Police Opt Out

  morddwyd 10:45 23 Jan 14
Locked

Police Scotland have decided to "withdraw" from parking enforcement.

click here the police be able to "withdraw" from any bit of law enforcement they don't fancy?

How long before they decide that drunks, or druggies, or under-age drinkers are too much trouble?

Should

  oresome 10:59 23 Jan 14

I suppose they have always prioritised their resources, but not been so blatant spelling out what they intend to ignore.

I thought the motorist was a cash cow and much easier to target than other forms of crime. Keep the statistics looking good and bring in some revenue at the same time.....what's not to like about it from their point of view.

  Quickbeam 11:17 23 Jan 14

Now you mention it, it seems to already be the case south of the wall.

  fourm member 11:22 23 Jan 14

The reality is that the police have always decided what laws to enforce.

If the police put many more cars on the roads they could make a great many more speeding arrests.

This seems to be Police Scotland separating dangerous parking from revenue raising parking.

  Quickbeam 11:24 23 Jan 14

From the link:

"This could mean time limits on parking would no longer be imposed, allowing people to park on the street for as long as they like for free. And officers will not attend incidents where drivers have parked in loading bays or bus lanes."

I doubt that this be the case as the for profit parking ticketeers will be only too glad to have more to do as is the case south of the border. And because that's their only duty, they will enforce the parking more efficiently as a profit and daily quotas will be required from the employees.

  Pine Man 11:24 23 Jan 14

Many years ago local authorities were given the powers to decriminalise parking enforcement so that they could then employ parking attendants to enforce parking restrictions themselves and police traffic wardens could be dispensed with.

Fines from decriminalised parking areas go to the local authority for use in traffic management matters like improving road safety. None of the fines imposed by the police traffic wardens ever went to the police. They all went to the exchequer.

Most counties in England now have decriminalised parking and it looks as though Scotland are about to start.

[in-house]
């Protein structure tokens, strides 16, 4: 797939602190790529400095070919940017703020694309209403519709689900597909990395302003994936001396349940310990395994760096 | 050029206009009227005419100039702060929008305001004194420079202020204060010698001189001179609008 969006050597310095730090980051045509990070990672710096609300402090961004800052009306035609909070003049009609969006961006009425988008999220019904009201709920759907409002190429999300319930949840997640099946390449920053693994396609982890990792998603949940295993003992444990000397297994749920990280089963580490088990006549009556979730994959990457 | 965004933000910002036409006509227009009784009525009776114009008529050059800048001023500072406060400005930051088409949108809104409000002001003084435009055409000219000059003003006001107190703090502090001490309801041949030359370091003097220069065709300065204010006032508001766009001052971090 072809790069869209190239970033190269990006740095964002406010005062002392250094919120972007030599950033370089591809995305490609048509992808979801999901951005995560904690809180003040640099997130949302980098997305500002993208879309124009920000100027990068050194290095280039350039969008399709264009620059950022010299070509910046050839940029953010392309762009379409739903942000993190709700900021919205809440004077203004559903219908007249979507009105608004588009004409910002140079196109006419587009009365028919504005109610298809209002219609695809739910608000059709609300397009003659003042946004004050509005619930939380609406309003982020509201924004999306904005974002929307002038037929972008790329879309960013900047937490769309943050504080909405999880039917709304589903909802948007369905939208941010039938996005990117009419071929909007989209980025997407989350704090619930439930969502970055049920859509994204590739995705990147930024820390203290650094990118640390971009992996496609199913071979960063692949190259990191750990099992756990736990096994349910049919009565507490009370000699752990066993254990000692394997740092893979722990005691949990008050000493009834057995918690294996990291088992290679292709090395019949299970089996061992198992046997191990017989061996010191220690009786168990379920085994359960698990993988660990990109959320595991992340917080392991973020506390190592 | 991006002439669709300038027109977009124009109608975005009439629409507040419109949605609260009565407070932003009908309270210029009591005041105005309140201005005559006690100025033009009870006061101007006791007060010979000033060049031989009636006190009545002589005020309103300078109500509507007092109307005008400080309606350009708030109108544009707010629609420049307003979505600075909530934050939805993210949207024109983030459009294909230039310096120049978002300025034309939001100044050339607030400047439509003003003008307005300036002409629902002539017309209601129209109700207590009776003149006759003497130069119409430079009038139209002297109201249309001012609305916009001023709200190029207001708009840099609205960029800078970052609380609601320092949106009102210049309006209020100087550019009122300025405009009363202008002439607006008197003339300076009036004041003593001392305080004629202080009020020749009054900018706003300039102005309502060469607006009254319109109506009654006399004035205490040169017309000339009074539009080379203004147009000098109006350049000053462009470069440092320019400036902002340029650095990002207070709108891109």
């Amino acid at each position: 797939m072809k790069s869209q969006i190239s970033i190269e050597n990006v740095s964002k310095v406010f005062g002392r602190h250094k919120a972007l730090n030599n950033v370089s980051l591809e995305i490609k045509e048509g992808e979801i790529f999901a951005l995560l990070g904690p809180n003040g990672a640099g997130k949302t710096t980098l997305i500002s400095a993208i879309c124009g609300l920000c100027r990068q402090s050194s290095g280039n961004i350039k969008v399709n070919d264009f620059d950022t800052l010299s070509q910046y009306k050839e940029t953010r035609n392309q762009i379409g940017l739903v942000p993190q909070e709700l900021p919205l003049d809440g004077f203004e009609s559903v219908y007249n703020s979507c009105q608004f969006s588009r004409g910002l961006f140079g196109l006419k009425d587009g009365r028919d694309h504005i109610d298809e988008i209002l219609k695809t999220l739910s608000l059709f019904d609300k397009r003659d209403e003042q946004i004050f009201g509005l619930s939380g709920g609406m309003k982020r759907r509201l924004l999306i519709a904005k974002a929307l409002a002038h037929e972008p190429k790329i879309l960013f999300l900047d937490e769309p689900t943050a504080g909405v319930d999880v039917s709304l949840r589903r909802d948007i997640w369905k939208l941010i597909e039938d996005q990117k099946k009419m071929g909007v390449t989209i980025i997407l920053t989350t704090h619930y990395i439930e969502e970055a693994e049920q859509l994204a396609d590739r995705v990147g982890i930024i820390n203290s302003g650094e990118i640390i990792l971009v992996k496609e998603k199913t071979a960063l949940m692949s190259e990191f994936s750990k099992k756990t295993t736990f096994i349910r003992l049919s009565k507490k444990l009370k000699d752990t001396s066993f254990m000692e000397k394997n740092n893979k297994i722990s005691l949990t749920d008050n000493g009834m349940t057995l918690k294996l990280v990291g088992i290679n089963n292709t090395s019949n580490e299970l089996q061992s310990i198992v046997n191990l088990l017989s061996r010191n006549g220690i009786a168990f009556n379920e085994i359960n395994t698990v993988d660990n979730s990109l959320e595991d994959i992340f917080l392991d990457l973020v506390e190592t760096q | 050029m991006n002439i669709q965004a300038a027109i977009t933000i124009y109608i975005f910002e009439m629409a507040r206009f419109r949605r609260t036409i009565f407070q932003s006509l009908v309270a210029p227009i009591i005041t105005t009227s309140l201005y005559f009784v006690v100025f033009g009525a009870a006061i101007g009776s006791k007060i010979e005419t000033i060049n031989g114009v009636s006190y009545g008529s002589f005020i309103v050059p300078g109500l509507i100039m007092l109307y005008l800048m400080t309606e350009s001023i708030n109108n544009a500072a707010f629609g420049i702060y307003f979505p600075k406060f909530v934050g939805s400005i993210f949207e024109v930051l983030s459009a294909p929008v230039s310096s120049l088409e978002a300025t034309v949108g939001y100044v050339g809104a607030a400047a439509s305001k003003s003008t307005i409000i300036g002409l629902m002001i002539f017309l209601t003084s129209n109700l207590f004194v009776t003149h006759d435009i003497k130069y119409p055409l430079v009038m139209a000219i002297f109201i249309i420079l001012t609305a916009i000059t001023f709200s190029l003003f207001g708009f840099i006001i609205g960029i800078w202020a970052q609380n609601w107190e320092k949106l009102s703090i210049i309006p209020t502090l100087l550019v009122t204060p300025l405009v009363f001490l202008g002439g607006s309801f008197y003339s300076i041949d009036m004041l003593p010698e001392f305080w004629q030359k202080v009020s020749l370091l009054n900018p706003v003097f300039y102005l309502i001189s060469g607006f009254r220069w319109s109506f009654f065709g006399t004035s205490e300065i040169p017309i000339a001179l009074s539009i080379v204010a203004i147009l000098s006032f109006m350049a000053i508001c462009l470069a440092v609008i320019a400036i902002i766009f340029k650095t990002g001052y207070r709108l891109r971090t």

wee eddie 12:31 23 Jan 14

My own feeling is that the police feel that the bad feeling generated by Edinburgh's "Blue Meanies" and Ayr's Little Hitlers was rubbing off on them and they want to disassociate from that.

  fourm member 13:28 23 Jan 14

wee eddie

That's a very good point.

The only two parking penalties I've had in over 10 years were for having half a wheel in a resident's bay (my wife's blue badge didn't help) and being 2 minutes over when on my own (i.e. no badge).

  Pine Man 14:32 23 Jan 14

wee eddie/fourm

It's government policy and has been for some time that ALL parking enforcement should be taken from the police and passed to the local authority. When this occurs all funding for police traffic wardens is removed from the police budget.

  spuds 15:10 23 Jan 14

Pine Man

When the disbanding of the Police controlled Traffic Warden service took place, wasn't the Traffic Warden funding used with a top-up for the introduction of Police Community Support Officer's for a possible three year initial experimental period?.

  Pine Man 15:29 23 Jan 14

The legislation for decriminalisation of parking enforcement was introduced in 1991 long before Blunkett had dreamt up 'plastic policemen'. It may well be that in later years police budgets were balanced in the way you say but I have no knowledge of that.

I do know that a lot of police forces were loathe to lose traffic wardens as they used them for all sorts of things other than enforcement and when the LA parking attends came along they had a lot less power than a traffic warden so some of the old traffic warden work was still left to the police without any staff to do it.

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